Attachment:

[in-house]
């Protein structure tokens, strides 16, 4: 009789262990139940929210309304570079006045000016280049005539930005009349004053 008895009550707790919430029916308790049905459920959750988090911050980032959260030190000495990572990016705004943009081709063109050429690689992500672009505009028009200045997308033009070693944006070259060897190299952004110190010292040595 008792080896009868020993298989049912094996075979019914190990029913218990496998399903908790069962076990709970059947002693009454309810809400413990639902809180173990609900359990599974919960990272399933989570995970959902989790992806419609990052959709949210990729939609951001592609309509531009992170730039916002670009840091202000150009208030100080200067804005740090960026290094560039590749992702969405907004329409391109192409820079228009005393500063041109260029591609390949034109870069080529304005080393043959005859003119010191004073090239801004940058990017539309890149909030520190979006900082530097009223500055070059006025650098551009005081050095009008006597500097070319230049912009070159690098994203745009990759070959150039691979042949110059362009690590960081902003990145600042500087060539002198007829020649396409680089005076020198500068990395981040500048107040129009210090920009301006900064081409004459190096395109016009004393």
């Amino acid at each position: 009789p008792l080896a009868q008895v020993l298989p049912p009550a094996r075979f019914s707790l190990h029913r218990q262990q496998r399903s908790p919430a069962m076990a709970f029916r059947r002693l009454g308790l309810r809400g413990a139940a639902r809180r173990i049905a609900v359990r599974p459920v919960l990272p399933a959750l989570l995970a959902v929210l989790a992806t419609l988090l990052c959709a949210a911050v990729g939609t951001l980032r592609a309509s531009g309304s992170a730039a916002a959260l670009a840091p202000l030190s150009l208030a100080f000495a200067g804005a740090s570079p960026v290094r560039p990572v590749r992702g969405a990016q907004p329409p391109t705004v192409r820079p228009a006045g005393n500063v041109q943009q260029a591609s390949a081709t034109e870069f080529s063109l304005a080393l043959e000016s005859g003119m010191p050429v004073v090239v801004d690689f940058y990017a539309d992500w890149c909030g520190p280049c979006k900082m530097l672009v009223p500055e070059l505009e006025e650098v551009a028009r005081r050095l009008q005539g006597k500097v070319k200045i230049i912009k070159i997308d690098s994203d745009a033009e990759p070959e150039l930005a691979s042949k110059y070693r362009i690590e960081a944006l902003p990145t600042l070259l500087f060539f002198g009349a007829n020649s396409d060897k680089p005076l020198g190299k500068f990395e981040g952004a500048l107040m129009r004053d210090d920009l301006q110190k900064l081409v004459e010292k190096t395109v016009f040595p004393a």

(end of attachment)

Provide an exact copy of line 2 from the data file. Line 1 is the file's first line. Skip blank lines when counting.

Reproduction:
């Protein structure tokens, strides 16, 4: 009789262990139940929210309304570079006045000016280049005539930005009349004053 008895009550707790919430029916308790049905459920959750988090911050980032959260030190000495990572990016705004943009081709063109050429690689992500672009505009028009200045997308033009070693944006070259060897190299952004110190010292040595 008792080896009868020993298989049912094996075979019914190990029913218990496998399903908790069962076990709970059947002693009454309810809400413990639902809180173990609900359990599974919960990272399933989570995970959902989790992806419609990052959709949210990729939609951001592609309509531009992170730039916002670009840091202000150009208030100080200067804005740090960026290094560039590749992702969405907004329409391109192409820079228009005393500063041109260029591609390949034109870069080529304005080393043959005859003119010191004073090239801004940058990017539309890149909030520190979006900082530097009223500055070059006025650098551009005081050095009008006597500097070319230049912009070159690098994203745009990759070959150039691979042949110059362009690590960081902003990145600042500087060539002198007829020649396409680089005076020198500068990395981040500048107040129009210090920009301006900064081409004459190096395109016009004393």